In Devil Music, the debut novel of Carly Orosz ’07, demons are friendly fellows, hiding their long tails down their pant legs and their stubby horns in masses of messy hair. They munch on the raw flesh of the random pigeon and rat and rock out to hair metal music.
The hero of Carly’s occult urban fantasy, Cain, is one such demon, enslaved by a cruel human master, but on temporary reprieve from his enslavement while completing a mission for said master. He is to retrieve a reluctant girl for his master’s unenticing son, but instead, finds himself falling in love with the girl, Michelle, while becoming the lead singer for a rock band called Pseudomantis. What young rebel girl can resist a rock star who sets her fervent televangelist father on edge? Luckily, she finds his scaly demonic identity sexy.
“The idea for the novel germinated during my senior year at K,” Carly says. “I was looking for something to read while taking a plane trip.”
What caught Carly’s eye during her search for reading material was a book by sociologist Jeffrey S. Victor, Satanic Panic: The Creation of a Contemporary Legend. She settled into its pages, during the plane ride and after landing, and was drawn into its world.
“I was surprised to find this bizarre time in recent history, in the 1980s and early 90s, when hundreds of people across the United States—religious leaders, mental health professionals, police—believed in these satanic cults that were supposedly kidnapping and abusing children and doing horrible things, like playing in rock bands. I was fascinated to learn about the psychology of witch hunts, why people come to fear something they don’t understand.”
An English major at Kalamazoo College, and later earning an MFA in poetry at Sarah Lawrence College, Carly’s interests also included anthropology and sociology. Her Senior Individualized Project was a series of poems inspired by anthropology. Researching this time period when people created cults out of rock musicians (and perceived cults where there were none) appealed to Carly’s sociological and anthropological interests to the degree that she found herself working on a manuscript.
“After I read Victor’s book, I watched a lot of old horror movies and I researched the war on demons,” she says. “I found a dictionary of demons in a Chicago bookstore and read about the folklore of demonology. I latched onto this idea in western society about demons doing your bidding and becoming the slaves of humans.”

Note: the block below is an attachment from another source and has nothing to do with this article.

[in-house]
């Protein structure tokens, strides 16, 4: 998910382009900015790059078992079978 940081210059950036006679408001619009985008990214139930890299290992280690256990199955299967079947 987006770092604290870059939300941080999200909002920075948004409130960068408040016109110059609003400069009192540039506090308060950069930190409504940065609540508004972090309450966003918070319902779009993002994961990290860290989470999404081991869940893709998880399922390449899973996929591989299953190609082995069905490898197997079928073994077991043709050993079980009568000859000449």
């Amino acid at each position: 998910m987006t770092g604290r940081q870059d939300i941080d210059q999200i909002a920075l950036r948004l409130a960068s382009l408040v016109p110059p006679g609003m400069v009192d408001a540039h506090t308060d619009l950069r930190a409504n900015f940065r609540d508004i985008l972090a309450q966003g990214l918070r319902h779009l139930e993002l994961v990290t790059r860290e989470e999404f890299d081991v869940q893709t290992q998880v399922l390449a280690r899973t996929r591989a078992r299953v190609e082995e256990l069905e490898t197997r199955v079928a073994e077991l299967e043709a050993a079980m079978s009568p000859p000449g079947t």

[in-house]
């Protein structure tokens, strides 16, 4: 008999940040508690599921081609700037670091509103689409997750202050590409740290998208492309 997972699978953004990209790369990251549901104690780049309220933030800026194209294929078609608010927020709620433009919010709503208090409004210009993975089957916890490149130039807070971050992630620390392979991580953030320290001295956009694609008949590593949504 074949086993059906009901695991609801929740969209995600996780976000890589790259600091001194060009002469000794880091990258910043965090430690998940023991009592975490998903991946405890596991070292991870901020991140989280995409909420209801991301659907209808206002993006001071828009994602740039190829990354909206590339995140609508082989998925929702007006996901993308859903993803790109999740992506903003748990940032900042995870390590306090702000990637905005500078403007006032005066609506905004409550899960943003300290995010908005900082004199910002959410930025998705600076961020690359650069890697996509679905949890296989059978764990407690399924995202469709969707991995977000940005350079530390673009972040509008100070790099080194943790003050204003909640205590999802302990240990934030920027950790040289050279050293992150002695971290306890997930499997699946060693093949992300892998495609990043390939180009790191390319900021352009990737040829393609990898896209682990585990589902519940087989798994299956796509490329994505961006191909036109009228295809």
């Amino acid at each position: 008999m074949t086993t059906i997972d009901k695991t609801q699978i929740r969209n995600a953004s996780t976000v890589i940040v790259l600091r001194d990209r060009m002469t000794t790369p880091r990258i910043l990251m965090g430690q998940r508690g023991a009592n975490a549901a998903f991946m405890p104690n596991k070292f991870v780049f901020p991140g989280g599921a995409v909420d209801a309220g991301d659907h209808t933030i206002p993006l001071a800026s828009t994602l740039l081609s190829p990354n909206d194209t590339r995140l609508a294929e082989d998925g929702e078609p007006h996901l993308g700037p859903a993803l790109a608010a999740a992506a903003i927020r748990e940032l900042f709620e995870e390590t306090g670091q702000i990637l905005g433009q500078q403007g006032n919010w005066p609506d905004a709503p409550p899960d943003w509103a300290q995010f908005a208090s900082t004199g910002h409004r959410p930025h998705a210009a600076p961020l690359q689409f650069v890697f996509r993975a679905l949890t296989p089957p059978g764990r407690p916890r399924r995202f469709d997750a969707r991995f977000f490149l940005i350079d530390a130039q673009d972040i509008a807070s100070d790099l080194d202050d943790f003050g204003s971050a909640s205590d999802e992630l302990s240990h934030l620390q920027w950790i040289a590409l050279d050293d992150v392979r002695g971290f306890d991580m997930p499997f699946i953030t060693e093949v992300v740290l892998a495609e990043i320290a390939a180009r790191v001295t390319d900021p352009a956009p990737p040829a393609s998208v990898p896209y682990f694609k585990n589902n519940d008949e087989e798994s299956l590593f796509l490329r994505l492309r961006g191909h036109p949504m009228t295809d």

It was clear to Carly that her fantasy novel would be set in the 1980s. She created Cain as a sympathetic, even soft-hearted, demon, misunderstood by most, treated harshly by some, taken advantage by others, idolized by still others. He finds solace in his rock music (with demonic special effects on stage), and the band that shapes around him is a colorful group of misfits, each with some super power, not always used for good. Cain is accused of turning youth to satanic worship, harassed by a caricature of a televangelist, but in fact he takes on a redeeming key role in solving mysterious murders that draw ever closer to him and his mates. A battle of good versus evil brings the story to a satisfying end.
When the novel was completed, Carly turned to others for first reads and opinions. What was first “a simple love story with an open ending that would allow for a sequel,” would go through a series of rewrites and cuts.
“My dad read the early manuscript and made suggestions,” Carly nods. “I talked to a couple of professors at Sarah Lawrence, and they were very intrigued. I had a connection with a Random House editor who suggested I cut the original manuscript from its 250,000 words to 150,000.”
Carly landed somewhere in between with her cuts, but one idea held. She felt her novel had a market, but she wanted to keep control over its marketing and decided to self-publish. LogSine Labs, LLC, was born and she published her book under its auspices in April 2014. A website corresponded with the novel, and featured on the website is a comic with Cain, his band, and various other characters from the novel.
“I call it a webcomic, because right now it’s only on the web,” she says. “Before I started writing Devil Music, I had visualized it as a graphic novel. I publish one webcomic per week, and it fills the time period between this novel and the coming sequel. I write the script and send it to the artist in California to add the graphic images.”
Another unique marketing concept Carly has developed together with her husband, Stephen Robbins ’05, is what they call “traveling books.”
“I intend to bring a few copies along to each book signing I do, where I can then hand them out, free of charge, to people who seem interested in the book but might be reluctant to buy from an unknown author. The traveling books are accompanied by a note encouraging people who read the book to leave their reviews on Amazon or Goodreads, so they would have a dual benefit.”
In writing Devil Music, Carly’s hope has been to look at the mythology surrounding the 1980s hair metal rock bands and offer a different perspective. “It’s a misunderstood culture,” she says. “The message of the novel is to be a little more open-minded – welcome the stranger.”
Carly credits Kalamazoo College writer-in-residence, Diane Seuss, with early encouragement to develop her imagination and writing skills.
“She was very good at teaching me to reign in my creativity,” Carly says. “The first day of creative writing class, teachers usually just tell you to just ‘write a poem.’ But she gave us much more structure and discipline, and I’m grateful for that.”